While different sub-domains may share the same concepts (but with different meanings & properties; whatever is relevant and consistent within the context), other sub-domains may not have the concept at all. Take e.g. a Project Management sub-domain. It may have Projects, Boards, Tickets and Notes… but no Repository.
Why am I spending all this text? Because I want to demonstrate that taking an application modeling vs. a business modeling approach will likely lead to wholly different outcome on how the ForgeFed specifications are crafted. If ForgeFed specs define the AP vocab extension / wire protocol for forge federation then:
Application modeling approach: Will likely see Repository as some kind of top-level object with a large amount of properties to facilitate all its relationships across the application (the unified model thereof). Risks becoming some kind of “god object”.
Business modeling approach: Will see Repository as a very lightweight object, that can be specialized for particular (sub-)domains based on domain-specific AP vocab extensions that are added to its
The business modeling approach will see the many, many vendors / FOSS developers of developer tools most happy, as they can focus on a part of the spec that applies directly to their product / project. Mattermost won’t need to figure out the Project Management aspects from Version Management which isn’t interesting to them. And drone.io can safely ignore Project Management sub-domain.
I am quite sure that both Github and Gitlab are modeling their products going from business domains. They don’t have the concept of a “forge”, which is a term mostly only used in FOSS circles. I analysed their positioning a bit on the forgefriends forum.
Now this is interesting more from a marketing perspective as well. Many people haven’t heard of the term “forge”. I learned it myself when I found the ForgeFed project. But we can make The Forge be the proud alternative to proprietary software development platforms. But the “forge” itself denotes an application. From the perspective of business modeling / domain driven design the top-level domain can be said to be “Forging Software”. It encompasses the entirety of our craft. It deals with craftsmanship. And with “forge” and “forging software” not claimed by commercial entitities we can make it terminology that is truly owned by the FOSS community: Forging software is about crafting free software projects.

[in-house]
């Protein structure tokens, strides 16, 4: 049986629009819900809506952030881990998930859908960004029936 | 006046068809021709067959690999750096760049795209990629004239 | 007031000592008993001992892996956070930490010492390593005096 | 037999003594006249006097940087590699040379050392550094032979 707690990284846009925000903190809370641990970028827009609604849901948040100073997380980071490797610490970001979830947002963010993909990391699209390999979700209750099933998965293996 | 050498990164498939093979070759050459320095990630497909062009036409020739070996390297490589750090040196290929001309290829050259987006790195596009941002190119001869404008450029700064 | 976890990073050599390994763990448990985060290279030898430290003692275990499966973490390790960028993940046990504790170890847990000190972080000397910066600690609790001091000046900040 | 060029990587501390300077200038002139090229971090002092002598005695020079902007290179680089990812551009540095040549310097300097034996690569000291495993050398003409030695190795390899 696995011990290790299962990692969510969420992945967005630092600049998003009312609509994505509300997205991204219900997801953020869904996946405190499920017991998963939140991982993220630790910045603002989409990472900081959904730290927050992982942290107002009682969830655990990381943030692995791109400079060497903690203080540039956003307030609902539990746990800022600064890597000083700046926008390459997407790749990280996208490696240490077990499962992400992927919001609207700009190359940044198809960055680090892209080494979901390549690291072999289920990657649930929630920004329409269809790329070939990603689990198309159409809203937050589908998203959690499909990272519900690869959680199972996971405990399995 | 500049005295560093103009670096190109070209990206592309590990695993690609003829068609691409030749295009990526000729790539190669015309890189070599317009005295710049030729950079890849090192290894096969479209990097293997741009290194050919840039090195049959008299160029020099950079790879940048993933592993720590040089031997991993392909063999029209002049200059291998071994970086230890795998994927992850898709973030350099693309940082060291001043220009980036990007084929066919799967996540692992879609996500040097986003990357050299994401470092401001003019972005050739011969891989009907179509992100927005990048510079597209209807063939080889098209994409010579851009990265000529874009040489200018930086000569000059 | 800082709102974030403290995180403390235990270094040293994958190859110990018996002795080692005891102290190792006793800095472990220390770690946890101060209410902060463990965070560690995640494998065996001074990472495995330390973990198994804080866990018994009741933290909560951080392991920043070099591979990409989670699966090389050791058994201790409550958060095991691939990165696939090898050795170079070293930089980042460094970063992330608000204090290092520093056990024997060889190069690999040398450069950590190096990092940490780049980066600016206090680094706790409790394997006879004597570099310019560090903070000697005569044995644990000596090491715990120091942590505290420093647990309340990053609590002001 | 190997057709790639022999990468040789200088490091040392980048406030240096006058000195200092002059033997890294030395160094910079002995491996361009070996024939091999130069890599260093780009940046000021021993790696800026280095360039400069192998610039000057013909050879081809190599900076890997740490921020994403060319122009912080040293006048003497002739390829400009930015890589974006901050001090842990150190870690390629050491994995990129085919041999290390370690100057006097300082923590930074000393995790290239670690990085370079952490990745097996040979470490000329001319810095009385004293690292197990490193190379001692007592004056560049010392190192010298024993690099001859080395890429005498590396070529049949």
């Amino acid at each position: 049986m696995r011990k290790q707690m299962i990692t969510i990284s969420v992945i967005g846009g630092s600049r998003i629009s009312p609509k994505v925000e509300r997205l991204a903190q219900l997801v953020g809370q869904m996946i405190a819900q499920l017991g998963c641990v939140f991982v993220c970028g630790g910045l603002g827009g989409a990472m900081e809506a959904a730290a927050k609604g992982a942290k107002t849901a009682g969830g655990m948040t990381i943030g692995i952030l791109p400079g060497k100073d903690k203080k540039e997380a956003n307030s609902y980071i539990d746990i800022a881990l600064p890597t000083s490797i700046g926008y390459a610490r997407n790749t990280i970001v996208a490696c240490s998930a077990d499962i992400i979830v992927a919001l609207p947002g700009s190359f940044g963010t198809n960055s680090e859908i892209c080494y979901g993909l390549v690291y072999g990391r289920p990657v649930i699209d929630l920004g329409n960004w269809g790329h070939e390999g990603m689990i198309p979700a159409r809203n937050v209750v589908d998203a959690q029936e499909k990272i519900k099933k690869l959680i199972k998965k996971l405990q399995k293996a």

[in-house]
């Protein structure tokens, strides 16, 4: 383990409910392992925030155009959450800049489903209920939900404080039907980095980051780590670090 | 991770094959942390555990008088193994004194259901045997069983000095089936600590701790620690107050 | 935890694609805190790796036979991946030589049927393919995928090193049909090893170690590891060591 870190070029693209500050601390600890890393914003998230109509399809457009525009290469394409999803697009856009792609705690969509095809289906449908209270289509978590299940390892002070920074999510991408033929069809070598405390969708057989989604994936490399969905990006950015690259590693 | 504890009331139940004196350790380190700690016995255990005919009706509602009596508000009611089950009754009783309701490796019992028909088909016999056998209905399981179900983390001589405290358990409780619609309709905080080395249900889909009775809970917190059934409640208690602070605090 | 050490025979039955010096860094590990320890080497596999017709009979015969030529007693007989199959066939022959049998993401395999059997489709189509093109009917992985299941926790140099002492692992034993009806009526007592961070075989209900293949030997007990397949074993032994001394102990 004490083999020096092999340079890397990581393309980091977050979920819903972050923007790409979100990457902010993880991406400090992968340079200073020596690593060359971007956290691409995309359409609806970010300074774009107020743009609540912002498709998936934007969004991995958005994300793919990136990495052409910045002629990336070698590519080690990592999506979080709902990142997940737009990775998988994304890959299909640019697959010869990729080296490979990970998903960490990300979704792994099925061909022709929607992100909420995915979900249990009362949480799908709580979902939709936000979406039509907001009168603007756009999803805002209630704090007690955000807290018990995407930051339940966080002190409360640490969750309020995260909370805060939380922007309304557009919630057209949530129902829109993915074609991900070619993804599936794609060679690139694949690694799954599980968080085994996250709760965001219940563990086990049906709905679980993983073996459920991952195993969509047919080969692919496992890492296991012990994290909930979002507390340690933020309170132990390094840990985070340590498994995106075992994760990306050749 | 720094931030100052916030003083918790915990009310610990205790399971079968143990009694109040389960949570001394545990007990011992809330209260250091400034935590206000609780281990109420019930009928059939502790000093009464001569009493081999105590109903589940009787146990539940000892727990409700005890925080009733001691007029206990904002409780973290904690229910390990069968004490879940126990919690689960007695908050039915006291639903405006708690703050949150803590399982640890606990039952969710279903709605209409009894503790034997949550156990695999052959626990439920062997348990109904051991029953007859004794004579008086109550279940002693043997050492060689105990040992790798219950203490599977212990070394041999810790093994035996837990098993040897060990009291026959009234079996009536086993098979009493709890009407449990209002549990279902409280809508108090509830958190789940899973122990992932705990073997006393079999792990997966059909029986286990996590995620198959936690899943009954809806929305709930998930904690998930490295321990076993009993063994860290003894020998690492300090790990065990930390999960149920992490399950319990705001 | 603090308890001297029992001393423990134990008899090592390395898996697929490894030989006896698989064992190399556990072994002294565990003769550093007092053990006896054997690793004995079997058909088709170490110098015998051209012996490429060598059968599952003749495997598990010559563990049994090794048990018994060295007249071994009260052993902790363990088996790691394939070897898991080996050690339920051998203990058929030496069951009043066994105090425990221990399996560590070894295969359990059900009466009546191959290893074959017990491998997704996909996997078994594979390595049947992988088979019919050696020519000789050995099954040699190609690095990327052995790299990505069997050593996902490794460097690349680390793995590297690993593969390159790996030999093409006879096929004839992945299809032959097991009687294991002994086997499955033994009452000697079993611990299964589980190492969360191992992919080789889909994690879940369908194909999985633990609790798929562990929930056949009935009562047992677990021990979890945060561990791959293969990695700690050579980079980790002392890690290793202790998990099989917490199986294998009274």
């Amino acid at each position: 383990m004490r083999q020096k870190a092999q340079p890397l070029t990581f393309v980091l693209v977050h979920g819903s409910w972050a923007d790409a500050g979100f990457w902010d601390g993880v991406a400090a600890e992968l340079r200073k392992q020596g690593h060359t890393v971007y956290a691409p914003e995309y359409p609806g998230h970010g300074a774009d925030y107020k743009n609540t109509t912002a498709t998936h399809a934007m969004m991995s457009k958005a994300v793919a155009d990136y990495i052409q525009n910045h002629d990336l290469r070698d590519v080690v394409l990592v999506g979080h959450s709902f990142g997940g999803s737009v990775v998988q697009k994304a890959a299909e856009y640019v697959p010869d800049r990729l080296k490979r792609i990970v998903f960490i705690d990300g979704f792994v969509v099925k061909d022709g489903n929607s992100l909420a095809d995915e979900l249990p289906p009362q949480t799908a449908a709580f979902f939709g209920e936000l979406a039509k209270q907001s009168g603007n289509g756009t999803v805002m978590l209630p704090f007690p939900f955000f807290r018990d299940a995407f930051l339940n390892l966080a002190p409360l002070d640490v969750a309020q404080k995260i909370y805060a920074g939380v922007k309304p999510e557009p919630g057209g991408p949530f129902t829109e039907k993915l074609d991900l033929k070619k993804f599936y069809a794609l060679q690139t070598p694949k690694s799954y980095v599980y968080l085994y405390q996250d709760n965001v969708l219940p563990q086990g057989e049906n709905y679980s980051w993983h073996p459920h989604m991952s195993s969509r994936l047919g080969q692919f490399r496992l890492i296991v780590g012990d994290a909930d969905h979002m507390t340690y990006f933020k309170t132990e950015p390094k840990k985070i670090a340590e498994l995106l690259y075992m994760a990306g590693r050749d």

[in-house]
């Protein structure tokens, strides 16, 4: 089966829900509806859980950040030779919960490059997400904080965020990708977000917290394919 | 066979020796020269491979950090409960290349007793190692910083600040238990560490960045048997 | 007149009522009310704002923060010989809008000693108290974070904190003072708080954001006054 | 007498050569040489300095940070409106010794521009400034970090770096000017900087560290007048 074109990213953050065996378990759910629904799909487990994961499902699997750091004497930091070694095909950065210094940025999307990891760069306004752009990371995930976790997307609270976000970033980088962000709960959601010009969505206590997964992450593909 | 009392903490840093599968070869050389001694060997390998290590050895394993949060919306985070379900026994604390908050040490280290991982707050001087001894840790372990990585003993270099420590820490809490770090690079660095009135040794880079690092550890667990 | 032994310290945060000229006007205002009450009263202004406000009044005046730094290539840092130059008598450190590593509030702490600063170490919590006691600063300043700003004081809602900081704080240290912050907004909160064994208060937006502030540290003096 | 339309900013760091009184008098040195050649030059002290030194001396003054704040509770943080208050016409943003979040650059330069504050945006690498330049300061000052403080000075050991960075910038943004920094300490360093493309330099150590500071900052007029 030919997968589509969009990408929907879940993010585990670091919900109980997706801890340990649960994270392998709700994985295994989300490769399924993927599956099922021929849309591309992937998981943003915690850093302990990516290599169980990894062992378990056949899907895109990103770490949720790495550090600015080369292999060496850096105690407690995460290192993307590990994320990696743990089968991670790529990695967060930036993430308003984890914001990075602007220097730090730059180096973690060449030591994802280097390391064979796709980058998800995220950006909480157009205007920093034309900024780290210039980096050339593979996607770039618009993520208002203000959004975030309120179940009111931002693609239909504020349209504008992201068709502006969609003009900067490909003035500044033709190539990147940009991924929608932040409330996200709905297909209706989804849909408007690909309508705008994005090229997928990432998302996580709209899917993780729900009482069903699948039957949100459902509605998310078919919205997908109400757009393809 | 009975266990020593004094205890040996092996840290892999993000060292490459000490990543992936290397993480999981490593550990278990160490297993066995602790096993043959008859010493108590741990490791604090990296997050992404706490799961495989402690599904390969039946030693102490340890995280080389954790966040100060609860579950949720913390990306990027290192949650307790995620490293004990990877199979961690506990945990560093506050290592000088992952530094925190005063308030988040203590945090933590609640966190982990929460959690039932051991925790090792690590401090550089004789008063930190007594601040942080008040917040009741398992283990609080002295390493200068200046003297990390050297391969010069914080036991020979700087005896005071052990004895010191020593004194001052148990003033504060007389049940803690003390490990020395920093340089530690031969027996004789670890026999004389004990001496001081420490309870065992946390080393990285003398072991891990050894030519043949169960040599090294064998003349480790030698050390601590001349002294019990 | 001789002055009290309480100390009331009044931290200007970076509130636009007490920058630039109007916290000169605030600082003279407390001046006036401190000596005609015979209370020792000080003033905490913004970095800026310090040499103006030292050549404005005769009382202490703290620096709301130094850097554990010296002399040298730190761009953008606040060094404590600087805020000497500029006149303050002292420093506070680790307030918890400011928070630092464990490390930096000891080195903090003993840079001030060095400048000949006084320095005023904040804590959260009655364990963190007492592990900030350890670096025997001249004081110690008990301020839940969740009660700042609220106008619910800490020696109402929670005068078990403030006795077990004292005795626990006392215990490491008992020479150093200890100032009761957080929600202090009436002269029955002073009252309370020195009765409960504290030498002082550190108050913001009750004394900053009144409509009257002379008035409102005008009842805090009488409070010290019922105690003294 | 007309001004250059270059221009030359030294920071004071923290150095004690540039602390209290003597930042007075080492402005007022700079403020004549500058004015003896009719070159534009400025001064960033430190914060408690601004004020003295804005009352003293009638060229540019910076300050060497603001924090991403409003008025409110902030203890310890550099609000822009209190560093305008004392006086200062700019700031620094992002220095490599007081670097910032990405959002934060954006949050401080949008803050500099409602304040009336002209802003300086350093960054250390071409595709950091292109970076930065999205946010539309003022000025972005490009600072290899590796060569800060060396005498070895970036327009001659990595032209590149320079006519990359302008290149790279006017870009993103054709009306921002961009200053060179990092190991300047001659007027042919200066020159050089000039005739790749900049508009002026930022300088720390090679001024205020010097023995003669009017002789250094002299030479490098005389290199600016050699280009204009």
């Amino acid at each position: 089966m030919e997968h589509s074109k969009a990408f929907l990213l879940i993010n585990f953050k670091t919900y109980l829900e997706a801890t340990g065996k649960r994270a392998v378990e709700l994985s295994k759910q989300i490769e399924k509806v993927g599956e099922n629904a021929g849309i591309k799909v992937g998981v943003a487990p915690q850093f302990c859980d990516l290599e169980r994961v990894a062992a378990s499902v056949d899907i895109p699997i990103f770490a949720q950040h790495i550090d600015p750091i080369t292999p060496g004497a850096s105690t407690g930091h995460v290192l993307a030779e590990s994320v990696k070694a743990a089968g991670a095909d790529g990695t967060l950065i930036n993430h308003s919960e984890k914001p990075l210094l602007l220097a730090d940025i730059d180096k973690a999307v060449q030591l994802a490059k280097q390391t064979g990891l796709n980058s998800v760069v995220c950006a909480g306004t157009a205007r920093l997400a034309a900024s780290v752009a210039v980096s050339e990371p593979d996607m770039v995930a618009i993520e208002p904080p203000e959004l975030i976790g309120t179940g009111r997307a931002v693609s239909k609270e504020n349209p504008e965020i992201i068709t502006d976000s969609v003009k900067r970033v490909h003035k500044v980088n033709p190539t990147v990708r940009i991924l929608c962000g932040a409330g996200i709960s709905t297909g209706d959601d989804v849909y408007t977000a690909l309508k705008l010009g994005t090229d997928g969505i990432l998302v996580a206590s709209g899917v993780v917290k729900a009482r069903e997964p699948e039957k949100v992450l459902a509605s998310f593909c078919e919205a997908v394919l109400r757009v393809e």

Fr33domlover assured that business domain perspective will be considered for ForgeFed:
Thank you for the input! I’m on a tight schedule but I assure you the approach involves both business modeling and application modeling (lately more of the latter due to the tight schedule with the funding). And in ForgeFed, the different project components are already decoupled (although defined in the same spec) and Repository is just Version Control and there’s no god object.
However, in some forges (such as GitLab, Gitea, github), the same object handles Version Control, Issues and PRs. And in the ActivityPub actor model, it’s perfectly acceptable to have that object be a single actor whose type is Repository and TicketTracker and PatchTracker. Even though I model things as decoupled concepts, I also make sure to think about how those all-in-one forges would implement federation. I’m not necessarily in favor of the all-in-one approach, but some forges do that, and ActivityPub is flexible enough to be able to represent those cases.
As to concept models: I like the idea! But right now I’m way too busy for that. Since the funding deadline is near, and since I want to provide access control features in the spec soon, and refine them gradually via more research (rather than waiting years before touching the spec), and 2 questions I’m asking about my proposal are:
- Is it good enough for now?
- Is it safe enough to try?
I have 3 weeks to work before I take a vacation / relax my schedule a lot, and I want to do meaningful stuff in them (and get the funding too!). And an awesome thing could be to get that proposal into the spec and implement it in Vervis. I do have other funded tasks, such as federated PR submission, but that’s already 90% done and I’d rather do the final tweaks later, after these intensive and special 3 weeks.
Just to clarify, the proposal is made to fit the domain model, and it quite naturally arises when considering a decentralized actor model. Fortunately, it happens to very beautifully coincide with access control and grouping features that GitLab and github have, but it’s not the reason I came up with the model
In Vervis, the experimental/reference forge I’m developing, those different components are different actors, and I try to put unusual/innovative/different ideas into Vervis to make sure ForgeFed gets a wider perspective than how GitLab/Gitea/gitlab do stuff. I also look at tools like Gerrit (code review), Taiga & OpenProject (task management), CI servers, etc. etc… to examine components and services that aren’t built into those all-in-one forges.